Last updated September 6, 2017 at 9:50 am
The deadly crown-of-thorns starfish have a weakness that researchers believe they can use to their advantage.
These starfish are a huge threat to reefs because “they feast on the coral and leave it bleached white and vulnerable to destruction in heavy storms,” Prof Bernard Degnan said.
“Millions of dollars have been spent over many years on a variety of ways to capture crown-of-thorns starfish, whether it be via diver collection, injections or robotics.”
Through sequencing the genome of the crown-of-thorns starfish, husband-and-wife team Professor Bernard Degnan and Associate Professor Sandie Degnan from The University of Queensland found that the power of attraction through pheromones could save the Great Barrier Reef.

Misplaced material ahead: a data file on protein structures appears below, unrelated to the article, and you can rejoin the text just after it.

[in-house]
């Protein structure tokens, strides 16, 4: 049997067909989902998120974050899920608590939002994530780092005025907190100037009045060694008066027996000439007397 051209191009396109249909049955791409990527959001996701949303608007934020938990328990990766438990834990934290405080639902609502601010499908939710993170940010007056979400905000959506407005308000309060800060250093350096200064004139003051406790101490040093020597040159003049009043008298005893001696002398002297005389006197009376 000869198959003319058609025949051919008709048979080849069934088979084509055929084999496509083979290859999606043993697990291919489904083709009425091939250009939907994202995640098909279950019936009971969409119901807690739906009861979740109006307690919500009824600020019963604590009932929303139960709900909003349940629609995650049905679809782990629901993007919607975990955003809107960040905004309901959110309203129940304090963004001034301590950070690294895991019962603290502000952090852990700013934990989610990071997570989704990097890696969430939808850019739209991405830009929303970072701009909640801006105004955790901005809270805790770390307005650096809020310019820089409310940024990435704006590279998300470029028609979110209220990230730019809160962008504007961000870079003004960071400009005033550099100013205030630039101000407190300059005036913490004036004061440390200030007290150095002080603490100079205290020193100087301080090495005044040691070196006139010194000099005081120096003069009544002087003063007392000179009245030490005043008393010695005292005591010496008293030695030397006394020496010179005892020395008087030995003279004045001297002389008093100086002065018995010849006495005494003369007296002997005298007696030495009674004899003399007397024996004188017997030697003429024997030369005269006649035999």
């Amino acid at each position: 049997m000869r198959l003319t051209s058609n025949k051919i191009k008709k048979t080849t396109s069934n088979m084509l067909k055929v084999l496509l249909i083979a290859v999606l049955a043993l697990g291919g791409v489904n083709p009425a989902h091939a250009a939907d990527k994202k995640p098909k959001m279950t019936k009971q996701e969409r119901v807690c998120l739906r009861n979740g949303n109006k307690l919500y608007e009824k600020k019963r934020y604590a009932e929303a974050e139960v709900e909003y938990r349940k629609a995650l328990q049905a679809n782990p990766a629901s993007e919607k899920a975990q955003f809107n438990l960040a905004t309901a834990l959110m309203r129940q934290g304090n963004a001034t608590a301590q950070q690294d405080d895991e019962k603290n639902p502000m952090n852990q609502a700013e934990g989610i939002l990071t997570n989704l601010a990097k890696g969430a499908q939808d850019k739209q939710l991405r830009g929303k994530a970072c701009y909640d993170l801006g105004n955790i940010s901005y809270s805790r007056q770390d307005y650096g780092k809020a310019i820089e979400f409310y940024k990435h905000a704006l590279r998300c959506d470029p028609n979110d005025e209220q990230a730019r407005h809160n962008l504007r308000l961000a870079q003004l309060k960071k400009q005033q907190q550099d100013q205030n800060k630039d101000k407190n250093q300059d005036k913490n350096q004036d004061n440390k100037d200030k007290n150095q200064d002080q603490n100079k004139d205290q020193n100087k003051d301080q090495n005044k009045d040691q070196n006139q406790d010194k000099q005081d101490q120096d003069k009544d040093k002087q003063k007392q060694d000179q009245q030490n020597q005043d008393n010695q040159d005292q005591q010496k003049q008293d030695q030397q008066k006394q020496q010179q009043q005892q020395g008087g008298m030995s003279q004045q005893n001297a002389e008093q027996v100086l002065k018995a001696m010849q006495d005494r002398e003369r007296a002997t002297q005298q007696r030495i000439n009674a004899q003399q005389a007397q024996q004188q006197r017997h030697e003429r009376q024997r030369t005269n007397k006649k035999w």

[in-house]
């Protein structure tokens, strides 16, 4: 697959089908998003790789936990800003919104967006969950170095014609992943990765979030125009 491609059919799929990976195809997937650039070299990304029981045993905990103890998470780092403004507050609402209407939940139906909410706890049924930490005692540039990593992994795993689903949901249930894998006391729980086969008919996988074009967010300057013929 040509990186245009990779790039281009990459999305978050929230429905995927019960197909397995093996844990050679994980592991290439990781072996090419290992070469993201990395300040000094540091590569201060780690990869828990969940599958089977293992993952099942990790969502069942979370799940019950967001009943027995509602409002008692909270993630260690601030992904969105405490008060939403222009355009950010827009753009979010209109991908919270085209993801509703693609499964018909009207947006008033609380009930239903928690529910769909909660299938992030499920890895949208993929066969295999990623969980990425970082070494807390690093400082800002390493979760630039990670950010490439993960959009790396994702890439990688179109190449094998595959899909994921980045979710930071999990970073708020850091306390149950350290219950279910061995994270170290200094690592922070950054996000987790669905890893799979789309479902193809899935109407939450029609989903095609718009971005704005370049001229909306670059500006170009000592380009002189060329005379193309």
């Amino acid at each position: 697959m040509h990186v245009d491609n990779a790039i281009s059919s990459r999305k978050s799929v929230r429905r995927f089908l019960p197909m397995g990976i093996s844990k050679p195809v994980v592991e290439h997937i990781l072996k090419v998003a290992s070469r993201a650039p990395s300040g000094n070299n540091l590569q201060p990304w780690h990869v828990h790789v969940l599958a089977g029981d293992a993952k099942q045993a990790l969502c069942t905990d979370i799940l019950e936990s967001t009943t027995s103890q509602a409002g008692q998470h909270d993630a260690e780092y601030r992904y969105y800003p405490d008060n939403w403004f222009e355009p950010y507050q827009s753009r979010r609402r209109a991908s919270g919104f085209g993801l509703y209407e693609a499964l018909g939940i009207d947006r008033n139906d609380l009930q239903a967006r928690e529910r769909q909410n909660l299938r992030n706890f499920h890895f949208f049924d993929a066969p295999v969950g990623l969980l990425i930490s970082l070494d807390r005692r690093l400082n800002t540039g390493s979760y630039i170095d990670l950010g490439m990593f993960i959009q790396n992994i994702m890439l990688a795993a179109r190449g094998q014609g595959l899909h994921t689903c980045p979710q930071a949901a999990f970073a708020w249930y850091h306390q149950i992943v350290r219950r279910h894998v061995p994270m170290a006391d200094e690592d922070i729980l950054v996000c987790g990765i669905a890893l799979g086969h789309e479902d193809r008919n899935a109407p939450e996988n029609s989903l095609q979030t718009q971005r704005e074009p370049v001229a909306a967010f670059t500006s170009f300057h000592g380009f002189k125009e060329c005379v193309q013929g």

These pheromones are detected at spawning sites for these starfish. “These are the signals the other starfish recognise and migrate to,” he said.
Who could resist the power of attraction?
“Now we’ve found the genes the starfish use to communicate, we can begin fabricating environmentally safe baits that trick them into gathering in one place, making it easier to remove reproductively-primed animals.”
By using these pheromones to attract the starfish to one location, they could be safely removed in large quantities and thus save the reef!
- RELATED VIDEO: Meet chemist and technical officer Peter Thomas-Hall who also works to solve the problem of crown-of-thorns starfish at Australian Institute of Marine Science.
- Link to original research article in Nature
- Further reading via ABC: ab.co/2ncL1HC
Thumbnail image credit: iStock